US9306906B2 - Systems and methods for utilizing uni-directional inter-host communication in an air gap environment - Google Patents

Systems and methods for utilizing uni-directional inter-host communication in an air gap environment Download PDF

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US9306906B2
US9306906B2 US14/225,164 US201414225164A US9306906B2 US 9306906 B2 US9306906 B2 US 9306906B2 US 201414225164 A US201414225164 A US 201414225164A US 9306906 B2 US9306906 B2 US 9306906B2
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network entity
trusted network
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Benjamin Fry
Timothy Kral
Simon Chen
Andrey FALKO
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salesforce com Inc
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    • HELECTRICITY
    • H04ELECTRIC COMMUNICATION TECHNIQUE
    • H04LTRANSMISSION OF DIGITAL INFORMATION, e.g. TELEGRAPHIC COMMUNICATION
    • H04L63/00Network architectures or network communication protocols for network security
    • H04L63/20Network architectures or network communication protocols for network security for managing network security; network security policies in general
    • HELECTRICITY
    • H04ELECTRIC COMMUNICATION TECHNIQUE
    • H04LTRANSMISSION OF DIGITAL INFORMATION, e.g. TELEGRAPHIC COMMUNICATION
    • H04L63/00Network architectures or network communication protocols for network security
    • H04L63/02Network architectures or network communication protocols for network security for separating internal from external traffic, e.g. firewalls
    • H04L63/0209Architectural arrangements, e.g. perimeter networks or demilitarized zones
    • HELECTRICITY
    • H04ELECTRIC COMMUNICATION TECHNIQUE
    • H04LTRANSMISSION OF DIGITAL INFORMATION, e.g. TELEGRAPHIC COMMUNICATION
    • H04L63/00Network architectures or network communication protocols for network security
    • H04L63/02Network architectures or network communication protocols for network security for separating internal from external traffic, e.g. firewalls
    • H04L63/0227Filtering policies
    • HELECTRICITY
    • H04ELECTRIC COMMUNICATION TECHNIQUE
    • H04LTRANSMISSION OF DIGITAL INFORMATION, e.g. TELEGRAPHIC COMMUNICATION
    • H04L63/00Network architectures or network communication protocols for network security
    • H04L63/02Network architectures or network communication protocols for network security for separating internal from external traffic, e.g. firewalls
    • H04L63/0272Virtual private networks
    • HELECTRICITY
    • H04ELECTRIC COMMUNICATION TECHNIQUE
    • H04LTRANSMISSION OF DIGITAL INFORMATION, e.g. TELEGRAPHIC COMMUNICATION
    • H04L63/00Network architectures or network communication protocols for network security
    • H04L63/10Network architectures or network communication protocols for network security for controlling access to network resources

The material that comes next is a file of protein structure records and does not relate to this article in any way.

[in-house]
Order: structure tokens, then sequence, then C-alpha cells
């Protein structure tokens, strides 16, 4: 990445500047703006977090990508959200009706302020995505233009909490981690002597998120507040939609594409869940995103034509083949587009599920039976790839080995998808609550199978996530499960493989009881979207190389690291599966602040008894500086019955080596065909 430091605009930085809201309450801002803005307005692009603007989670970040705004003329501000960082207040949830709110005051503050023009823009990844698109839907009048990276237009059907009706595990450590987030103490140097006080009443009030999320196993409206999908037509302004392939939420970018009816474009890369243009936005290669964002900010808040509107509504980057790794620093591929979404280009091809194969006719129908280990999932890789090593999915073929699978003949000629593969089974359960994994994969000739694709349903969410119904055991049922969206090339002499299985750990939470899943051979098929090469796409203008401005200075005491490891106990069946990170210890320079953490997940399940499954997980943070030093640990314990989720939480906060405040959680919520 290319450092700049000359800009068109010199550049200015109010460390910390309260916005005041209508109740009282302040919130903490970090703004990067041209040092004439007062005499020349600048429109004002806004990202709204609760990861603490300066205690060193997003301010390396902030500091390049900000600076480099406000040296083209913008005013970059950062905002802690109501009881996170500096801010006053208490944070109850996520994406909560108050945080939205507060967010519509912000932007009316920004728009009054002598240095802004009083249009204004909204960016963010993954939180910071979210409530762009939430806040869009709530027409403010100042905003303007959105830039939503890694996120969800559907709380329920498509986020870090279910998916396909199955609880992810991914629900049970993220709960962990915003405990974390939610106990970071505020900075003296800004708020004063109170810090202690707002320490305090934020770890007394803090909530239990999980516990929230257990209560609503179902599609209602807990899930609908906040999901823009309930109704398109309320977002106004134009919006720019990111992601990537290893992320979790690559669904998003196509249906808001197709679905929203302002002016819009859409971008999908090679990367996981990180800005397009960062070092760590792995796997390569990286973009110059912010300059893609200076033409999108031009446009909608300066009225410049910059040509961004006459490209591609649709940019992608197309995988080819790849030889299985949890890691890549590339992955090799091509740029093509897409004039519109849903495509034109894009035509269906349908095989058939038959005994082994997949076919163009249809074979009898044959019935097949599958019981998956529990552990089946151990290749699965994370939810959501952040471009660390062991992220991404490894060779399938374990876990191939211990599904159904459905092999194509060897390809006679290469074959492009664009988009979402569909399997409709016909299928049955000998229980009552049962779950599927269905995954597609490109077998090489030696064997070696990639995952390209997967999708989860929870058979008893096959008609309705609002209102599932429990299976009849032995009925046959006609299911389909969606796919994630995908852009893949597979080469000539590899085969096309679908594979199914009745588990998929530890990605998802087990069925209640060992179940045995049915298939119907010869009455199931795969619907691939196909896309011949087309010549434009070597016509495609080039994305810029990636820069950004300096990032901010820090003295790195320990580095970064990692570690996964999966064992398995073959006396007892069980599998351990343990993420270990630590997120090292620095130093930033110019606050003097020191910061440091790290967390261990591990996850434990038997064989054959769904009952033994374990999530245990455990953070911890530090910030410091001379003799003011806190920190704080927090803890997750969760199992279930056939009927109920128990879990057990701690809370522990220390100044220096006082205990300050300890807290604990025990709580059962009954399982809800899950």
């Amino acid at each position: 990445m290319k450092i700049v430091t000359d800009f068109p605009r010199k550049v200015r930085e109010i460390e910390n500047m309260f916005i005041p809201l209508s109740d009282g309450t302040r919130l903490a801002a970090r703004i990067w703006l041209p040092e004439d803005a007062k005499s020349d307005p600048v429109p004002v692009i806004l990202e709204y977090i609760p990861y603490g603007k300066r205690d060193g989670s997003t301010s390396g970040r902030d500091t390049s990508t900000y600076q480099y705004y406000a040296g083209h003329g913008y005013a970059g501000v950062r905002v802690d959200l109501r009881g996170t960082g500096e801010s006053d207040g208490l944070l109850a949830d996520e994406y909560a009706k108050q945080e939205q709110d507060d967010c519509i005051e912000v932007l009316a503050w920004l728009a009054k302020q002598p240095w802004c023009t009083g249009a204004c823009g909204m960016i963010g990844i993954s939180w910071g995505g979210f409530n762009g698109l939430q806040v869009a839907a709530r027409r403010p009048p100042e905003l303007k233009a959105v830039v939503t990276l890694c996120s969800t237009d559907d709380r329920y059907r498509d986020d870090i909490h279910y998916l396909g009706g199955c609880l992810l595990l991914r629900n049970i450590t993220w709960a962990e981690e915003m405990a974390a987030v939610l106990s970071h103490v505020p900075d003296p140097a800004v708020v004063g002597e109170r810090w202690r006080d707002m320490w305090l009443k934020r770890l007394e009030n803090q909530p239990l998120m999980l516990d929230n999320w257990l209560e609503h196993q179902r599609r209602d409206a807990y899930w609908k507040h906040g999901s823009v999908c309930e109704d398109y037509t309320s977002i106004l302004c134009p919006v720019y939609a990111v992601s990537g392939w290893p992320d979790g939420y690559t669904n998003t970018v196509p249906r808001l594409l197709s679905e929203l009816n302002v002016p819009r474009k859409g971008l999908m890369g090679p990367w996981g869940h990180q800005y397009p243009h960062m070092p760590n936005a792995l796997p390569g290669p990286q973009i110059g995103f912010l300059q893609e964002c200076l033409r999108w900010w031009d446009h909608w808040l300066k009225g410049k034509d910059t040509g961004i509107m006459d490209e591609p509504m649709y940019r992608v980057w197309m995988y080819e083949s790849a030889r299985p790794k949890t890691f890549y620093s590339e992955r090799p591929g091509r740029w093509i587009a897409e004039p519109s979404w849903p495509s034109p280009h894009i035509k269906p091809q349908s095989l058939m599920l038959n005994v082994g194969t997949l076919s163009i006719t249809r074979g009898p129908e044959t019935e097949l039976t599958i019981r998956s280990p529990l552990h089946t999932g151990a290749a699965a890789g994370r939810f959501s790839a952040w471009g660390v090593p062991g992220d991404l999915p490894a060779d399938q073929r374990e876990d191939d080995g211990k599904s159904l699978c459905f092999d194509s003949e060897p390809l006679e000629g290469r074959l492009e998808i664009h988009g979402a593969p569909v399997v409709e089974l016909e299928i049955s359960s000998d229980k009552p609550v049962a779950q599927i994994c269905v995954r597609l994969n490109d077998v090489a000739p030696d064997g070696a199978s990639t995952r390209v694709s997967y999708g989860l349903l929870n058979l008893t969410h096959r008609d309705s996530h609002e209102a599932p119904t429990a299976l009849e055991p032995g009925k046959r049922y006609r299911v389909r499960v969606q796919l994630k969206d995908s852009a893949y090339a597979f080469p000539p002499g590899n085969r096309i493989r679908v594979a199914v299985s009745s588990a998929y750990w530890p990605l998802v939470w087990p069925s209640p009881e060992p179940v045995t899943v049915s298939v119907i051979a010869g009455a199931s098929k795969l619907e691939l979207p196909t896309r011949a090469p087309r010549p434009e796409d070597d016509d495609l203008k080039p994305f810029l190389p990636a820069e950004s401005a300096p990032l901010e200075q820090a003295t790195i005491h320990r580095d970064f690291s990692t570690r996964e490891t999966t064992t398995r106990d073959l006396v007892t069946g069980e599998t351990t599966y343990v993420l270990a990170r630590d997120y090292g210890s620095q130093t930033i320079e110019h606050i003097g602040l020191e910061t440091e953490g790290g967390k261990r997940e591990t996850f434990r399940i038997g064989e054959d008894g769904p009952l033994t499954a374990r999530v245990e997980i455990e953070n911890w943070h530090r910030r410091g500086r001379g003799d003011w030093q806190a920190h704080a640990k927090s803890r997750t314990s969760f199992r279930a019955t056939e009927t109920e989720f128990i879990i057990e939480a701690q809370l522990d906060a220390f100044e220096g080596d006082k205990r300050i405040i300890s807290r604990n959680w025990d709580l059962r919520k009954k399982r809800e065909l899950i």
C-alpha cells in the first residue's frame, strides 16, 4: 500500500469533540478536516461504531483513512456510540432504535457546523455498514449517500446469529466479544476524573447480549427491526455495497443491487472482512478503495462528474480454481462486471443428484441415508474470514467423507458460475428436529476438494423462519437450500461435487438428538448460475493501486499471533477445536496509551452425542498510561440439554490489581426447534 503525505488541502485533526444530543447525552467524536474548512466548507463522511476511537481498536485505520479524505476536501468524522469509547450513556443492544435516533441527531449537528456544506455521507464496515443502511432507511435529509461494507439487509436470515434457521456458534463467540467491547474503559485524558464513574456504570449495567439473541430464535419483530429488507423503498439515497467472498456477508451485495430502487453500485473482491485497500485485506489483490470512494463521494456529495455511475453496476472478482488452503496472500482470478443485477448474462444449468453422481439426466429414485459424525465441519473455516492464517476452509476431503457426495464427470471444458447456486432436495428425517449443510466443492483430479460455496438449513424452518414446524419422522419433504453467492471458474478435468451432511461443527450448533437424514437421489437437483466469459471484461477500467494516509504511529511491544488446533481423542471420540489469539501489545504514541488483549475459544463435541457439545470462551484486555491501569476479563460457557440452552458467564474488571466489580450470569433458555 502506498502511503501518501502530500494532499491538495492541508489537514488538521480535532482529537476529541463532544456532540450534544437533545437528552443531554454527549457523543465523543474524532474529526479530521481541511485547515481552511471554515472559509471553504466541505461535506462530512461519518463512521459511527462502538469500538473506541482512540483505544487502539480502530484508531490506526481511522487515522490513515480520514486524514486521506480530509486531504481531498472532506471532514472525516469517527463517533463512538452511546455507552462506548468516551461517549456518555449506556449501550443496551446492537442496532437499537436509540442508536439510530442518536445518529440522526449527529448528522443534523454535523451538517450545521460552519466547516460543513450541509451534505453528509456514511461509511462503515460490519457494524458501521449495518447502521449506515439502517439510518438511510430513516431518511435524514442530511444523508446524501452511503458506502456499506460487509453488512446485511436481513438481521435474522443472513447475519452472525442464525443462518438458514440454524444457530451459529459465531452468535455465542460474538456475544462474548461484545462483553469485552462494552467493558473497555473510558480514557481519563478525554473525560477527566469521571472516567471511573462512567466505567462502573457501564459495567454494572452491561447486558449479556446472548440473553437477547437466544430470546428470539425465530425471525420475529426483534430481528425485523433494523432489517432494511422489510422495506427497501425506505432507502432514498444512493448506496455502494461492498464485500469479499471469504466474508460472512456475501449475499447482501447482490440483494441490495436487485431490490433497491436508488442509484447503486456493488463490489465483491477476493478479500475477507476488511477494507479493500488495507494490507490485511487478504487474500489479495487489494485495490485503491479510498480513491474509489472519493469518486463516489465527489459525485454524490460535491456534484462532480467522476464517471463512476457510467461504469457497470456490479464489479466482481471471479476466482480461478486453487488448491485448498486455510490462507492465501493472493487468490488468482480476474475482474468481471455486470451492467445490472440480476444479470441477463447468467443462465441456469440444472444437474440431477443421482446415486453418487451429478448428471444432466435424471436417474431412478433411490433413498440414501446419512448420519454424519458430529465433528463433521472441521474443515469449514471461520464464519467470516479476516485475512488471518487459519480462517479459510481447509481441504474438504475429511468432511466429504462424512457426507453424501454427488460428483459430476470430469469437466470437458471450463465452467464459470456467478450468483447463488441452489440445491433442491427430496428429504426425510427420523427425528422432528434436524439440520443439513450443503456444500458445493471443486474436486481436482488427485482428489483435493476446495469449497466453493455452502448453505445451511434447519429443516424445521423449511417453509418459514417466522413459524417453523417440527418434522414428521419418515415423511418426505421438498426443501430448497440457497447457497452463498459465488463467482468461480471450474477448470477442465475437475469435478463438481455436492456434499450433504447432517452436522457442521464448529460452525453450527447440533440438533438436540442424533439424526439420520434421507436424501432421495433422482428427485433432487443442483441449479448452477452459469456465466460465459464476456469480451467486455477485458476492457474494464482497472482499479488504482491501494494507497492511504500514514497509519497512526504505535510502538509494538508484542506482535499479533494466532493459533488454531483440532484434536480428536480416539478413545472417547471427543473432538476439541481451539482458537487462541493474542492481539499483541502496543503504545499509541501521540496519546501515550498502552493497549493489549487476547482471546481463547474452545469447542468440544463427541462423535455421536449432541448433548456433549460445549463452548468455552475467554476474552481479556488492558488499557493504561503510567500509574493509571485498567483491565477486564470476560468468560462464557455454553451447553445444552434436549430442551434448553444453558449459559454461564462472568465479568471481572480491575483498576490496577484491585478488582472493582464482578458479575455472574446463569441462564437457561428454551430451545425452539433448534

• H04L63/105Multiple levels of security

Abstract

A request message is generated with a trusted network entity executing trusted code on a first network layer. The request message to target a non-trusted network entity executing non-trusted code on a second network layer. The request message is transmitted from the trusted network entity to the non-trusted network entity through at least a policy enforcement entity. The policy enforcement entity applies one or more network traffic rules to enforce a unidirectional flow of traffic from the first network layer to the second network layer. A response check message is generated with the trusted network entity. The response check message to determine whether response information is available on the non-trusted network entity in response to the request message. The response check message is transmitted from the trusted network entity to the non-trusted network entity through at least the policy enforcement entity. The response check message to determine whether the response information is stored in a conceptual mailbox on the non-trusted network entity.

Description

CROSS REFERENCE TO RELATED APPLICATIONS

This United States patent application is related to, and claims priority to U.S. Provisional Patent Application No. 61/804,904 filed Mar. 25, 2013, entitled “SYSTEM AND METHOD FOR CREATING UNIDIRECTIONAL INTER-HOST CONNECTION IN AN AIR GAP ENVIRONMENT,” and having, the entire contents of which are incorporated herein by reference.

TECHNICAL FIELD

Embodiments relate to techniques for communication between security layers in an air gap environment that allow communication between a host in a trusted security layer and an untrusted host on a different security layer. More particularly, embodiments relate to providing a trusted layered management network having a host that communicates with another host with a uni-directional transfer.